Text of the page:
• This patient noticed improvement in his most concerning symptom of abdominal pain. His positive response to Rifaximin and 1 month of herbal antimicrobials further emphasizes that dysbiosis is likely at the root cause of his symptoms, despite his normal stool and breath tests.
  • Updated Treatment Recommendations
    • New Treatment:
      • Continue with second month of antimicrobials
      • Double dose of probiotics
    • Followup: 2 weeks after finishing second month of antimicrobials

Take Home Points

  • Highlighted Clinical Rules
    • Remember that lab tests only tell about 25% of the whole clinical picture. Good history taking, physical exam (when necessary), and assessment of prior treatment response supplies 75% of the information needed to make informed treatment decisions.
  • Clinician Commentary
    • This case study highlights the importance of treating the person and not the test. Despite a negative SIBO breath test and a normal dysbiosis score, this patient responded well to herbal antimicrobial therapy. While it’s possible that the type of stool test performed didn’t pick up on some pathogen, it still doesn’t take away from the main point that testing was not needed in this case. His symptoms are improving, and we didn’t need a test to guide treatment. Instead, the most important clue in this case was his positive, although temporary, response to Rifaximin. Understanding a patient’s previous response to treatment can be so important in helping them get well.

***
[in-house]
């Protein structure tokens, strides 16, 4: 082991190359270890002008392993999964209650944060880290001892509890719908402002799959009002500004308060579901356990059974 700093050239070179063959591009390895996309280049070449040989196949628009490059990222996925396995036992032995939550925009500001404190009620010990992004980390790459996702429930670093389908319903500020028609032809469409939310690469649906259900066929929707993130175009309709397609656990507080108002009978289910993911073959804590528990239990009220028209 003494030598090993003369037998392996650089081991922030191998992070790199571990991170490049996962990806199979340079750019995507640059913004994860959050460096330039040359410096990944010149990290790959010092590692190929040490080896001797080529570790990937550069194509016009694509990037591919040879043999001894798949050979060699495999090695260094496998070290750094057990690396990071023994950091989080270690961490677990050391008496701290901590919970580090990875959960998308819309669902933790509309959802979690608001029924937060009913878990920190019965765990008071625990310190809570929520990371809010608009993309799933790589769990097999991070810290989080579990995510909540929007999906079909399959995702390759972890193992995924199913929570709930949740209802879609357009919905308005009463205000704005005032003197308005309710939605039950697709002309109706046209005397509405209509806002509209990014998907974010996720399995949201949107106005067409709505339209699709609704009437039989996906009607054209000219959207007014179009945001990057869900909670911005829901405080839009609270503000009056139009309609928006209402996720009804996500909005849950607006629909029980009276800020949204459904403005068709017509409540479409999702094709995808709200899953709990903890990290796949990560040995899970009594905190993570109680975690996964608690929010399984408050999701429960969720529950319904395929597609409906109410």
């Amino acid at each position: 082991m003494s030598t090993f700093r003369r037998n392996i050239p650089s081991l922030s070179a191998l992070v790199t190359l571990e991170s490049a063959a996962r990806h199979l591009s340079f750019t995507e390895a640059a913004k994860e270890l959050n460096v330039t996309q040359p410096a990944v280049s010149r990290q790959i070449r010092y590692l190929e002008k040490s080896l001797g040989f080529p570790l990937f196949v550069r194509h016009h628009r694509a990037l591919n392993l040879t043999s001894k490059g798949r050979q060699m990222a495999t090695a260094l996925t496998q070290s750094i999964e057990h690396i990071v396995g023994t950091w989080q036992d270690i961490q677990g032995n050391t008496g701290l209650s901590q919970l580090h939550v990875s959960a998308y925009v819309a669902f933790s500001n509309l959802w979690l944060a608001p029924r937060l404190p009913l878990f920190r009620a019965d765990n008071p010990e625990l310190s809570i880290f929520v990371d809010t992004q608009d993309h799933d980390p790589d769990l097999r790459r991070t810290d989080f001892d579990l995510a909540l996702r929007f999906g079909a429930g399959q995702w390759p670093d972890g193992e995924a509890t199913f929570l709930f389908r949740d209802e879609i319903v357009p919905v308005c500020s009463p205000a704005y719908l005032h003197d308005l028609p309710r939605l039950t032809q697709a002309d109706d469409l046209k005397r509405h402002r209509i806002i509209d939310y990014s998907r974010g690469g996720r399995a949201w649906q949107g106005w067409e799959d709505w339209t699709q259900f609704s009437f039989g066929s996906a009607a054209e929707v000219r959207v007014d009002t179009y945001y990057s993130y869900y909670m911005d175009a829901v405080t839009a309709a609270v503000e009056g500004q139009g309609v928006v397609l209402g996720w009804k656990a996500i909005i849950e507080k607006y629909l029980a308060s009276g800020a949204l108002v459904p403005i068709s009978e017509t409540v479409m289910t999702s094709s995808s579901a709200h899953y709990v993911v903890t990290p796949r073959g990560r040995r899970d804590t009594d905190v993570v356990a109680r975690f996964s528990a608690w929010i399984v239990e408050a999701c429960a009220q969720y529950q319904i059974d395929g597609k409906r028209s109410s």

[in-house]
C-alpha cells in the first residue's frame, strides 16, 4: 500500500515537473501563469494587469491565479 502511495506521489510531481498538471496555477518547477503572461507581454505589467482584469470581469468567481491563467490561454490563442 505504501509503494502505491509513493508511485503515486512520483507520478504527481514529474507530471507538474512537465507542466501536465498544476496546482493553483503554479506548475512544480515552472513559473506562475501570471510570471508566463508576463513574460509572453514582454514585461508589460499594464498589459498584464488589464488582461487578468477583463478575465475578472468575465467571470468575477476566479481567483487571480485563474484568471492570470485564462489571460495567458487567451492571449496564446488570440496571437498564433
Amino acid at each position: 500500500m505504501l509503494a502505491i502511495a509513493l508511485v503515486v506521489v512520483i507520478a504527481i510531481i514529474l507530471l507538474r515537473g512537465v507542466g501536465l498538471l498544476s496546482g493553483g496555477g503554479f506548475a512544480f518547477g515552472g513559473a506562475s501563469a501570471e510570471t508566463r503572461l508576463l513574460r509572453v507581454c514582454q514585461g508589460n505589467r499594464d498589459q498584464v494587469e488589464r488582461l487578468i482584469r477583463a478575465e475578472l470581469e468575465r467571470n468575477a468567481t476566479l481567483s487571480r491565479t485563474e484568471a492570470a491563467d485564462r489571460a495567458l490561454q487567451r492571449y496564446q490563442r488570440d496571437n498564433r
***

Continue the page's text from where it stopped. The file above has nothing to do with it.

• In the clinic, we often find this phrase to be very helpful: “The treatment is often the test.” How a patient responds to a given treatment can be very insightful as to what is causing their symptoms. For example, a positive response to: